Over the years, I have seen many business clients pay an excessive amount of attention to the income or profit and loss statement to the detriment of the other financial statements available, such as the balance sheet, the statement of cash flow and statement of owner equity.
Here’s an interesting example. A company paid almost exclusive attention to its profit and loss statement. Everything looked great except a couple of years later, it was discovered that the in-house bookkeeper had made serious errors in classifying expenses, which resulted in an overstatement of income, which resulted in excessive compensation payments and an inflated value for the business when some of the owners were bought out. Had management utilized a statement of cash flow, they would have seen that some of the cash coming in was by way of advances from affiliated entities and not by way of revenue from sales. And if they had studied their balance sheet, they likely would have noticed that something was askew by looking at the cash balance on each year-end balance sheet closing date vs. net profit shown on the profit and loss statement for each annual perios.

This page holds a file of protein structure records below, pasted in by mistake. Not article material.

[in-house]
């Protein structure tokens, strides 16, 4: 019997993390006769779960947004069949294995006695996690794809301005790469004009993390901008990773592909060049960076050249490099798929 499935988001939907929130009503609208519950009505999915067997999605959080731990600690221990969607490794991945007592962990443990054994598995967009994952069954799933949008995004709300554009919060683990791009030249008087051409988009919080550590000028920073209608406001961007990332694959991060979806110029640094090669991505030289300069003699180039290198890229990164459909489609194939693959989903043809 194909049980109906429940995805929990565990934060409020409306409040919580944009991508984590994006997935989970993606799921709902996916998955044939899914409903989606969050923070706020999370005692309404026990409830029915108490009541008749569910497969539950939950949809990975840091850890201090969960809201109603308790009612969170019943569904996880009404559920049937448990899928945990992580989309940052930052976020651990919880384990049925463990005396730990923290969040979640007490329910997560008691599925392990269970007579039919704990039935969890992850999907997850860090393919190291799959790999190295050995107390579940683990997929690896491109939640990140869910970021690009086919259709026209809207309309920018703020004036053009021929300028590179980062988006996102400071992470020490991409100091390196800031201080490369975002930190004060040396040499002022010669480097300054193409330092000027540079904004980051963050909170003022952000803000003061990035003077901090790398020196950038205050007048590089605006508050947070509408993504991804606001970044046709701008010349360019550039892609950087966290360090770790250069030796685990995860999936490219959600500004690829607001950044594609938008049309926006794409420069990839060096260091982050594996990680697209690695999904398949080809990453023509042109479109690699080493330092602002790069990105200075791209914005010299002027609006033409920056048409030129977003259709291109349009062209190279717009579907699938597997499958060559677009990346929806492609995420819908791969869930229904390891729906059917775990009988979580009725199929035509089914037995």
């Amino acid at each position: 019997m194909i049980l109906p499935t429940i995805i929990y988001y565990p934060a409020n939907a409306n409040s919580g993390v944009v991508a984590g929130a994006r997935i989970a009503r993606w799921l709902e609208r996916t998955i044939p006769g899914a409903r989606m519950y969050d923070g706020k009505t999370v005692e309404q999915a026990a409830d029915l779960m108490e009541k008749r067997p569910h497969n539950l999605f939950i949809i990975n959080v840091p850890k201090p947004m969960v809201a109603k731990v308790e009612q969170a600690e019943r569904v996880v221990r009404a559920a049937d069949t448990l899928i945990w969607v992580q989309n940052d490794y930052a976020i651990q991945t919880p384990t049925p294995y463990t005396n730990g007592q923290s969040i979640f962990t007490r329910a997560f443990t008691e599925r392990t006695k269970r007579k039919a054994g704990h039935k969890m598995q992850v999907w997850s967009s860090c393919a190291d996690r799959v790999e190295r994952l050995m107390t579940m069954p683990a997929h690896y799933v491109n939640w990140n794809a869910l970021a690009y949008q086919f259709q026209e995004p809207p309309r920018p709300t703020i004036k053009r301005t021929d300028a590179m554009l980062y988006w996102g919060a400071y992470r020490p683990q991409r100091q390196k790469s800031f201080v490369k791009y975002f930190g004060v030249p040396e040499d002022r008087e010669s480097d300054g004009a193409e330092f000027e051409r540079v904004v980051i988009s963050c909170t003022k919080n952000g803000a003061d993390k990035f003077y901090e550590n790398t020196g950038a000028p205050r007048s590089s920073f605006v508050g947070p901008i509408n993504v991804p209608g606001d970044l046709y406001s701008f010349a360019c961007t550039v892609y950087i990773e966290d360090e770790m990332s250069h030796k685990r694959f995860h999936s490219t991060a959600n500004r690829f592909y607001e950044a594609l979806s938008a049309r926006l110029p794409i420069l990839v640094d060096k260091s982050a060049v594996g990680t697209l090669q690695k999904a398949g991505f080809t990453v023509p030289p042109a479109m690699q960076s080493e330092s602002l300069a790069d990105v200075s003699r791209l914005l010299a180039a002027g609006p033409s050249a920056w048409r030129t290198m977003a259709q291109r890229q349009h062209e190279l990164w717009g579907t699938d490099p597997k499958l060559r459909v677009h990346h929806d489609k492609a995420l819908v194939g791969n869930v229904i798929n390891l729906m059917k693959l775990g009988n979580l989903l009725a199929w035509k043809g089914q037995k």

While many small businesses don’t use the statement of cash flow, it can be a very valuable tool. It reconciles how your cash balance changed between the beginning of the year and the end of the year by analyzing cash in and out from operations, cash in and out from investment activities, and cash in and out from financing activities.
Check with your company accountant to see if statement of cash flow would be a useful tool for your business as a part of your annual financial statements. The example above was a situation where it would have been of great value.
Disclaimer: This blog is for information purposes only. Legal advice is provided only through a formal, written attorney/client agreement.